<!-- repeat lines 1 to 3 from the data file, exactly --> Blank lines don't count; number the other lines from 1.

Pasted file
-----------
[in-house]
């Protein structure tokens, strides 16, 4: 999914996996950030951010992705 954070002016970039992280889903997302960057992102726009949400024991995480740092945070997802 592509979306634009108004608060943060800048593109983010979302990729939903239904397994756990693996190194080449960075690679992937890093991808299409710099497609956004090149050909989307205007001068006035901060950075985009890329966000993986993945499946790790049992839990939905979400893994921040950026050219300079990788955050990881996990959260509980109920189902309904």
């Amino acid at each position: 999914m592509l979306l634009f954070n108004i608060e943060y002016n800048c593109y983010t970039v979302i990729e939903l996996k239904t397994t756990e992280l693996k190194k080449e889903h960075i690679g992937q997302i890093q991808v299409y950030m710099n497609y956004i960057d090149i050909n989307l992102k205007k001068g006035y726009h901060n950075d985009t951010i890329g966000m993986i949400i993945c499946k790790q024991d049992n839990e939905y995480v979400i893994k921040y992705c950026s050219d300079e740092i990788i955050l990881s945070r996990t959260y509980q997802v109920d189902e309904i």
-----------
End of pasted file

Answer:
[in-house]
């Protein structure tokens, strides 16, 4: 999914996996950030951010992705 954070002016970039992280889903997302960057992102726009949400024991995480740092945070997802 592509979306634009108004608060943060800048593109983010979302990729939903239904397994756990693996190194080449960075690679992937890093991808299409710099497609956004090149050909989307205007001068006035901060950075985009890329966000993986993945499946790790049992839990939905979400893994921040950026050219300079990788955050990881996990959260509980109920189902309904």
């Amino acid at each position: 999914m592509l979306l634009f954070n108004i608060e943060y002016n800048c593109y983010t970039v979302i990729e939903l996996k239904t397994t756990e992280l693996k190194k080449e889903h960075i690679g992937q997302i890093q991808v299409y950030m710099n497609y956004i960057d090149i050909n989307l992102k205007k001068g006035y726009h901060n950075d985009t951010i890329g966000m993986i949400i993945c499946k790790q024991d049992n839990e939905y995480v979400i893994k921040y992705c950026s050219d300079e740092i990788i955050l990881s945070r996990t959260y509980q997802v109920d189902e309904i």